Jerusalem and Babylon: A Tale of Two Cities

02/01/2013 05:24

Charles Dickens opens his classic A Tale of Two Cities with this:


It was the best of times, it was the worst of times, it was the age of wisdom, it was the age of foolishness, it was the epoch of belief, it was the epoch of incredulity, it was the season of Light, it was the season of Darkness, it was the spring of hope, it was the winter of despair, we had everything before us, we had nothing before us, we were all going direct to Heaven, we were all going direct the other way—in short, the period was so far like the present period, that some of its noisiest authorities insisted on its being received, for good or for evil, in the superlative degree of comparison only.

As we enter into these last days, we are walking the ridge of a mountain. One side leads to darkness and the other light, and it seems many are falling on the dark side. Mr. Dickens captured the feeling of that age, and it reflects this age as well. In fact, this is the way it’s been since the beginning. It goes back to the garden, the fall of man, and the rise of Lucifer, and it’s been light or dark, wisdom or foolishness, and belief or incredulity ever since.


There is a tale of two cities.


In His process to restore the earth, God set a garden, the archetype of Jerusalem, as a tag or mark on the earth. It became a touchstone, a throb of His presence and a portal of His entry. The fallen Lucifer worked almost immediately against it. He wanted earth for himself to secure worshipers for himself. He wanted to be like the Most High (Isaiah 14:12-14).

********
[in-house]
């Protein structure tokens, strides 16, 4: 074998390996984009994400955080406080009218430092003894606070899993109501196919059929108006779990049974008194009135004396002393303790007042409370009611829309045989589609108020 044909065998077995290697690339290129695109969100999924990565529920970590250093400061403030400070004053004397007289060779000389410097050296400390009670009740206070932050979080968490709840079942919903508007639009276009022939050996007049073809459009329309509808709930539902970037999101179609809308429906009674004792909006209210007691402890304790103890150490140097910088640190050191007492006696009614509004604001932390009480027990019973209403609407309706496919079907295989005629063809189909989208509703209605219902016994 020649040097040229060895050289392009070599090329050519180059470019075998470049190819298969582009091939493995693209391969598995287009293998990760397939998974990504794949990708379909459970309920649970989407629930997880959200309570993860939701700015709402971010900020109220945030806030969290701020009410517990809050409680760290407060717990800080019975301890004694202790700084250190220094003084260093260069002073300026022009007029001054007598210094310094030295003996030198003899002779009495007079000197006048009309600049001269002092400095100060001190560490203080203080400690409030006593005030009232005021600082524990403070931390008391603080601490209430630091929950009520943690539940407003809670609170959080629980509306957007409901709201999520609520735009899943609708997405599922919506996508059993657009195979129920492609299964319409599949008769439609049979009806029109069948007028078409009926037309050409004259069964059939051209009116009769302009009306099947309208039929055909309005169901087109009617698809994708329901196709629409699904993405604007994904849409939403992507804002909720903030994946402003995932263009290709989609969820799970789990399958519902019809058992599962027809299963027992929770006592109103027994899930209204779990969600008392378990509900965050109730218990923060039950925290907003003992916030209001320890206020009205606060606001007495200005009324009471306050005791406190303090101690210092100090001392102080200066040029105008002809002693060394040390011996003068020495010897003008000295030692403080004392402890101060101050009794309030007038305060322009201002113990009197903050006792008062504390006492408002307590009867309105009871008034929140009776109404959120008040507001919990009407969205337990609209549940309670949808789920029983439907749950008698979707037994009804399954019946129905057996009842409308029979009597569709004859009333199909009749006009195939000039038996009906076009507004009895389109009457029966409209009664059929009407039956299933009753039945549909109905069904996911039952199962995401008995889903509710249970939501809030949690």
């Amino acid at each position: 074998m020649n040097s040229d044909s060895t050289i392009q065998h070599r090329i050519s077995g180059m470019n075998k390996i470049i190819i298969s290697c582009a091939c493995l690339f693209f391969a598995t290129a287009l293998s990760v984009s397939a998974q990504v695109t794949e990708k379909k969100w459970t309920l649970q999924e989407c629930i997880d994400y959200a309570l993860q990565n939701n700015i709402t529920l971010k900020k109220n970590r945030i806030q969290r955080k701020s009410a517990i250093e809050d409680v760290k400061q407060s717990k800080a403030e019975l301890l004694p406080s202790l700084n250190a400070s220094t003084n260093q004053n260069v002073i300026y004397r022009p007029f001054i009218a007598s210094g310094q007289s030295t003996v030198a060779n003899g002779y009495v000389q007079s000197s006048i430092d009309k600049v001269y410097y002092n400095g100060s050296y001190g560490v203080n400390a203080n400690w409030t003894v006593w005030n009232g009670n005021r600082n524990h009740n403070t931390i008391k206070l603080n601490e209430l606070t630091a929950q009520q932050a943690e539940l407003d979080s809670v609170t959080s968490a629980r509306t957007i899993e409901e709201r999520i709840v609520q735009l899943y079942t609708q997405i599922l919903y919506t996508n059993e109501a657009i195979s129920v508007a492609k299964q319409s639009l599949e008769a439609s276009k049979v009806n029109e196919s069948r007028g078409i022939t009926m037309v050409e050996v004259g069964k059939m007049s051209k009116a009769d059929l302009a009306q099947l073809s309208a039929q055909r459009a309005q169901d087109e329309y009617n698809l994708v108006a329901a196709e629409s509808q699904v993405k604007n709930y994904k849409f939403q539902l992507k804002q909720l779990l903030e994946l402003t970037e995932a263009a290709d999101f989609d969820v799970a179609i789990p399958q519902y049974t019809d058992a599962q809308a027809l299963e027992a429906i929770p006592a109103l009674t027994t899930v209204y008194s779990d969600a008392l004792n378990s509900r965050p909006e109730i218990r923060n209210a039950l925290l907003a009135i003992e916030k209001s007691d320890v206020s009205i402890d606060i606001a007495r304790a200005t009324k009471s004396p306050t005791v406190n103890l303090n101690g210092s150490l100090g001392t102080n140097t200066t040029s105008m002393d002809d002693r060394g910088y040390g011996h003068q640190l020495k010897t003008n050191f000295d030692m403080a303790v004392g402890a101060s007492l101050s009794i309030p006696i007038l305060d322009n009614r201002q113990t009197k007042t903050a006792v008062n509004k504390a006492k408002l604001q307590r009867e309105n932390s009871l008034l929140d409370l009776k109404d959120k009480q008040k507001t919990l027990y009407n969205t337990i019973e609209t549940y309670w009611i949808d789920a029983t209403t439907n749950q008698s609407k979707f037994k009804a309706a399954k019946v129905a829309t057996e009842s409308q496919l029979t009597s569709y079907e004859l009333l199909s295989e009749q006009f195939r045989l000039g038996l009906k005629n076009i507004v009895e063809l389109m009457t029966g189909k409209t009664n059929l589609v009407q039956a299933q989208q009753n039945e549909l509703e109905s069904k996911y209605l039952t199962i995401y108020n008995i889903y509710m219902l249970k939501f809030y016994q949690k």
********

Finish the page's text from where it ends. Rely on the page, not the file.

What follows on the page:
Jerusalem belongs to God; it’s his territory, His door to planet earth. Jerusalem is marked. It’s more than a city but reaches beyond human imagination to encompass a system, a nature, an auditorium of worship.


“Yet I have chosen Jerusalem, that my Name may be there…”  2 Chronicles 6:6

“If I forget thee, O Jerusalem, let my right hand forget its cunning. Let my tongue cleave to the roof of my mouth, if I remember thee not; if I set not Jerusalem above my chiefest joy.” Psalm 137:5-6


In his mission to be like the Most High, the fallen Lucifer established his own mark on earth with Babel—his own system built on gathering fallen hearts to erect and evangelize evil. From Babel’s beginning in Genesis 11 through to Revelation 11, where Lucifer believes he has dominated Jerusalem, Babel or Babylon has existed.


There is a war between two cities and the gold for which they vie is the hearts of man, God’s creation. Happily, this is an unfair war. The creator of evil is the only one who can extinguish it. Satan and his city will be cast into hell created for him.


John’s revelation discloses much about Babylon, but even with that, prophecy scholars still struggle with where to physically place Babylon of the end times. Most good scholarship has it in Rome or the actual place of ancient Babylon in Iraq. Wherever it is, the importance of it is that it’s a conglomerated system encompassing a false covenant of worship and economy management. I don’t believe the end time Babylon will find geographic limits but will exist in a computing cloud in its attempt to rule the world.